I can't say I've ever learned it because it is a lot more complex than I could have ever imagined, but I was privy to a lot of meetings and explanations as to what was going on. They used me a lot too, to be candid with you, because once the Justice Department comes in and they would say something in Korean and everybody would go, "Oh!" I knew I was being touted as a representative of the government coming in here. I could never get clear stories from everybody. But they gave us a lot of information; there was a lot of trust and cooperation formed eventually. The older generation was looking at the Korean money. The younger generation was looking at how the United States was going to try to restore their community. Some of the young people felt that -- in Korea I guess when there is a disaster, the government will compensate you and make you whole, you just lay out what your damages are and the government will compensate you. They felt that the city had that role for them. They didn't even know what the federal role was, they were so focused on the city that they refused to be open to other resourcesWe knew the leaders and he was a very cagey guy, but at the same time I think he used us, but he gave us enough information to let us know what was going on. He knew that we would at least insure their safety, because we were playing that liaison between law enforcement, between city hall, the protection service agencies of the city government. So they would give us just enough information so that they felt they were being protected, at the same time they were getting their voice heard. That's when they told me, "Here's our next game plan." And I go, "What are you going to do now?" It was, 'Well, we're going to march around city hall."






Angel Alderete


 [Full Interview] [Topic Top]

Question:
Did you ever have to work in a situation where you thought you had minimal trust? Where they were keeping one eye on you?

Answer:
All the time. Yeah, and it's up to you to develop that trust. You're okay when you first shake hands. They love you. Then they say, "Alright, prove yourself." That's the way it is. It's always been that way.




Efrain Martinez


 [Full Interview] [Topic Top]

How important is trust, can you operate if you aren't able to gain trust the trust of the parties?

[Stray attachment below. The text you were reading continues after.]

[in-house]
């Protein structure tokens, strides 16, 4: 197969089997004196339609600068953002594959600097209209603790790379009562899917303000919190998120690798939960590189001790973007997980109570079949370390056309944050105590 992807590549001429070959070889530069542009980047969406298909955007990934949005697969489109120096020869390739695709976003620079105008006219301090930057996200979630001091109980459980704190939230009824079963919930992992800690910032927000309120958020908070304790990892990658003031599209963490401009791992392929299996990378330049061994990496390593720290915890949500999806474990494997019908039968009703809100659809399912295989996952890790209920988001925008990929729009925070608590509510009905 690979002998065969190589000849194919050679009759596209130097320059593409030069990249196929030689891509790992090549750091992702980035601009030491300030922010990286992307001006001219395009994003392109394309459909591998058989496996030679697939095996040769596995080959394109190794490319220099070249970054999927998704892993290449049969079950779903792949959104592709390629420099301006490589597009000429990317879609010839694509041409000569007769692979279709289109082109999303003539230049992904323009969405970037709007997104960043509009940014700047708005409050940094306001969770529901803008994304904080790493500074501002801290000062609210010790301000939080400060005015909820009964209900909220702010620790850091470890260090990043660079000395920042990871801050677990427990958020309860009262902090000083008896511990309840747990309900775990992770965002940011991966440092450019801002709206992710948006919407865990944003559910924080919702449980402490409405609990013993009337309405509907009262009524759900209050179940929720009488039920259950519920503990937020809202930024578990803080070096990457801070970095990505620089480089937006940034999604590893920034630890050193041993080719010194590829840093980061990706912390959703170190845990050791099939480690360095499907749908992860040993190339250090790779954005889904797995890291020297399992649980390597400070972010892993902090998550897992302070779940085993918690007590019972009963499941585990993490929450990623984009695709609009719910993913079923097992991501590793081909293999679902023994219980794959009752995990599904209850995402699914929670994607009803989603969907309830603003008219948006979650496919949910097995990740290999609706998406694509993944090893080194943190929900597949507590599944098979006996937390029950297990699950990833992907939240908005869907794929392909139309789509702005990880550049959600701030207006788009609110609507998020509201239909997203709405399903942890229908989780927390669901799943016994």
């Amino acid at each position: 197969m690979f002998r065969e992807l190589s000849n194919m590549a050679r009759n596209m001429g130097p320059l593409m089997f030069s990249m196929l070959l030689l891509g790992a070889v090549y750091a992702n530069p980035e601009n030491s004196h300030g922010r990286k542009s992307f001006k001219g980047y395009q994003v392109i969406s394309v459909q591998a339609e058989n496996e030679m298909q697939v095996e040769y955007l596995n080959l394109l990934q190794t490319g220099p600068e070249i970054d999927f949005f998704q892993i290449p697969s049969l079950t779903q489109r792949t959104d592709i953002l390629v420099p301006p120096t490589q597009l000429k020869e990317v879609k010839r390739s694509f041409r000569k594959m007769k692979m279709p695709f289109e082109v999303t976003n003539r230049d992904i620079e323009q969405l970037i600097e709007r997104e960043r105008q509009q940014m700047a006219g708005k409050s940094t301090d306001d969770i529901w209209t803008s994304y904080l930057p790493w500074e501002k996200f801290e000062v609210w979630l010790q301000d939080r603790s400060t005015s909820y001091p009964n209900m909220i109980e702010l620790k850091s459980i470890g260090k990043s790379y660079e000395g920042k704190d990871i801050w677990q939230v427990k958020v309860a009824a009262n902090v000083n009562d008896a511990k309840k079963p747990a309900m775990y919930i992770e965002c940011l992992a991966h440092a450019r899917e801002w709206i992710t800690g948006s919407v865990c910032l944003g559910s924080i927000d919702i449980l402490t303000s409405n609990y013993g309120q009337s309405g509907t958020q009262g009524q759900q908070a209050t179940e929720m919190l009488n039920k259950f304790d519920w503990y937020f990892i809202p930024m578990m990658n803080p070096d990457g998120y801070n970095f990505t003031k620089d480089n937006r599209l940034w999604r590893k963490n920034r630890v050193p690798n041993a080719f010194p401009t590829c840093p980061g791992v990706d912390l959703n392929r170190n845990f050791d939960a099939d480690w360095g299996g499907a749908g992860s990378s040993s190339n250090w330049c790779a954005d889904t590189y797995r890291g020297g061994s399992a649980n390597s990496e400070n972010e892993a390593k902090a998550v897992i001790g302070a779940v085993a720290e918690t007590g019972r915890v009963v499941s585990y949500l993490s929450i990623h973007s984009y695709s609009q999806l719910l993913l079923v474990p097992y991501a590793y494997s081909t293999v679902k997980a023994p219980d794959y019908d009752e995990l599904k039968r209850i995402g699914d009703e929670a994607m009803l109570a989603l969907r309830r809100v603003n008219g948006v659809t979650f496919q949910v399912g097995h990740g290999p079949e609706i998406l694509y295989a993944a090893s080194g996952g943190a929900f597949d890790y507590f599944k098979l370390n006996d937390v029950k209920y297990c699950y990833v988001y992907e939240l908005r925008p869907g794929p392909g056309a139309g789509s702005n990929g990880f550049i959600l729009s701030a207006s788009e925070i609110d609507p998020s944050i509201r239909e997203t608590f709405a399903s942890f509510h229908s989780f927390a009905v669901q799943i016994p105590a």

Answer:
I don't think so. At least a certain level of trust. You talk about absolute proof, or proof beyond a reasonable doubt. You don't have to have absolute trust, but it must be enough trust to be able to do the job. I guess that can vary with different people; some people trust you more, some people trust you less. But you're not asking them to trust you, you're just asking them to consider what is being proposed or consider options that you're proposing or your presentation of different perspectives. They decide on that. Also, once I've met them, they make the judgment of if I was true to what I said I was going to do or not. Did I hold things in confidence that they wanted me to? Did I talk to those people that I said I was going to talk to? So maybe not necessarily trust, but there's a working relationship. And as long as there's a working relationship, that's all we need to be effective.




Manuel Salinas


 [Full Interview] [Topic Top]

Question:
We talked about trust quite a bit yesterday. Can you be effective if the parties don't trust you? Or even if there's one key party that does not trust you?

Answer:
Well, remember, you're dealing with two sides, usually. If you have a group that totally doesn't trust you , then you really have to concentrate on the other side. By concentrating on the other side, perhaps you could find a solution to the problem, because I doubt that both sides don't trust you. So if one side trusts you, I think that you can still resolve a problem. But the other side just has to work harder; they have to overcome that. Not you. Not the third party. I think that's possible.

Question:
Can you think of an example where that occurred?

Answer:
I don't recall any. It may take some nourishment, maybe start it out that way, but usually you could build trust with both sides.






Will Reed


 [Full Interview] [Topic Top]

Were you ever able to work effectively when the people didn't trust you?

Answer:
The word "effectively", just turn that word around and say that you might not have been as effective as you could have been if they trusted you more. You were able to function, perhaps not as well as you would like to have functioned, because you knew there were several people who might not have trusted you. From either side -- from either the so-called "establishment side" to the street people side or to the non-establishment side. Sometimes you just had no way of knowing who didn't like you or who didn't trust you.







Copyright © 2000-2007
by Conflict Management Initiatives and the Conflict Information Consortium at the University of Colorado